According to new research by astronomers at the University of Texas at Austin, the sun has a twin sister. The sibling star is named, unimaginatively, HD 162826, and lies some 110 light-years away from us.
HD 162826 isn't visible to the naked eye, but a basic pair of binoculars will bring it into view, situated in constellation Hercules, not far from Vega, one of the brightest stars in the night sky.
In order to find potential sun siblings, researchers at UT studied 23 stars from McDonald Observatory in Fort Davis, Texas, that spin about the cosmos at roughly the same distance from the center of the galaxy. Using the Clay Magellan Telescope at Las Campanas Observatory in Chile, the astronomers also looked at high-resolution imagery of several stars only visible from the southern hemisphere.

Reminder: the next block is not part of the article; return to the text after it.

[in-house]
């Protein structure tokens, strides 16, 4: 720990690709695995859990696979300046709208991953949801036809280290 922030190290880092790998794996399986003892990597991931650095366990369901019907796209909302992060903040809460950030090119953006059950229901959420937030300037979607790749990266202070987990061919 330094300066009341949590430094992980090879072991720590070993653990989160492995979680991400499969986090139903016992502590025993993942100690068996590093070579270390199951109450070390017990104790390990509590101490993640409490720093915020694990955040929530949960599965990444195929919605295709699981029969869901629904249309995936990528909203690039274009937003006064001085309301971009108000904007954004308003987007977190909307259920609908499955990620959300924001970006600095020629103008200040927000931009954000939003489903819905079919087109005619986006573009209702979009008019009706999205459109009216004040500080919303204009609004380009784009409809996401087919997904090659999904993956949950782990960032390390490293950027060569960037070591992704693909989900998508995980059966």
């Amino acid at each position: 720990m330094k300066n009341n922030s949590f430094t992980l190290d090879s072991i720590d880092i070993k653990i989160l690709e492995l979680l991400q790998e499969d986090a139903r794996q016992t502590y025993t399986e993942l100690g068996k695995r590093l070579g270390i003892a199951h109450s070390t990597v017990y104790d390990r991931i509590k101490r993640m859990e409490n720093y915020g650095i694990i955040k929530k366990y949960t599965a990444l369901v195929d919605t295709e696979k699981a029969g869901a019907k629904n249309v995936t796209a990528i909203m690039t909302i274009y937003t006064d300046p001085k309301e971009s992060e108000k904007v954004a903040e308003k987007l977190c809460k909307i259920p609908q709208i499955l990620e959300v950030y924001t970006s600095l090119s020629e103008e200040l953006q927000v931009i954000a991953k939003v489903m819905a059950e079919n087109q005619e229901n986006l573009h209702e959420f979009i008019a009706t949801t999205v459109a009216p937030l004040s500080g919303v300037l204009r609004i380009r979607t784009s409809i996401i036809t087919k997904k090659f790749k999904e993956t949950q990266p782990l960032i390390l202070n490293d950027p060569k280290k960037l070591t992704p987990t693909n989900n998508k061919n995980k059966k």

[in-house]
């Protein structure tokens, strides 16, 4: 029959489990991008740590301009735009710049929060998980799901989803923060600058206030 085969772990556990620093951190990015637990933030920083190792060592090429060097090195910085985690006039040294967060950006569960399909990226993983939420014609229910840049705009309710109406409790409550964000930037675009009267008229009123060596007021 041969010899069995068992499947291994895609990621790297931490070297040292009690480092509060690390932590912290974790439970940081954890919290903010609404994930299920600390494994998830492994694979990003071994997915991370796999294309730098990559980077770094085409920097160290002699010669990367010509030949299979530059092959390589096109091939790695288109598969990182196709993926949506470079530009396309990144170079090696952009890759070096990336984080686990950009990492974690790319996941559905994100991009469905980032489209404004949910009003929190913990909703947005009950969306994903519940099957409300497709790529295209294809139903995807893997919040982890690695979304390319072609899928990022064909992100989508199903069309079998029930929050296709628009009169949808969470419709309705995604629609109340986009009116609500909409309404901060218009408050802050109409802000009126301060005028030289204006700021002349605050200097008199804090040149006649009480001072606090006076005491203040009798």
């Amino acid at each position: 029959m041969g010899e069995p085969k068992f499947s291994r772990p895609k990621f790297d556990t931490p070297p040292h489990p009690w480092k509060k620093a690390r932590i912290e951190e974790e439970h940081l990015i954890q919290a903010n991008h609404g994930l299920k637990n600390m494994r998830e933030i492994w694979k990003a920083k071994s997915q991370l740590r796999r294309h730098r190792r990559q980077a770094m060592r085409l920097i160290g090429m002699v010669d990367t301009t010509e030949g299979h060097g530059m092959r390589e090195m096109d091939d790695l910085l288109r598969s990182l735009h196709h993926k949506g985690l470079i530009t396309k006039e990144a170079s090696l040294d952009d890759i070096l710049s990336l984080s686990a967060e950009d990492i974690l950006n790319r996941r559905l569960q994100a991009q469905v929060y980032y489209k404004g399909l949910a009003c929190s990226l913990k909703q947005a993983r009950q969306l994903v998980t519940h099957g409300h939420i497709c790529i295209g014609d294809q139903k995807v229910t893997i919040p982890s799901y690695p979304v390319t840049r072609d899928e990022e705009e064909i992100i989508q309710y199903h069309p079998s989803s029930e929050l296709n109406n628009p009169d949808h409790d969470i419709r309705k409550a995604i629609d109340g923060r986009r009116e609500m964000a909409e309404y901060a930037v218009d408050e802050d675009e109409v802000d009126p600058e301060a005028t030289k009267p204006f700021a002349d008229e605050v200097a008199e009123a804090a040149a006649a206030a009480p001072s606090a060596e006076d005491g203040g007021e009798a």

HD 162826 was the only star they found to share a very similar chemical makeup with the sun, indicating that they likely formed from the same cloud of cosmic gas.
"We want to know where we were born," UT astronomer Ivan Ramirez explained in a news release from McDonald Observatory. "If we can figure out in what part of the galaxy the sun formed, we can constrain conditions on the early solar system. That could help us understand why we are here."
The work of Ramirez and his colleagues will be detailed in the June 1 issue of The Astrophysical Journal.
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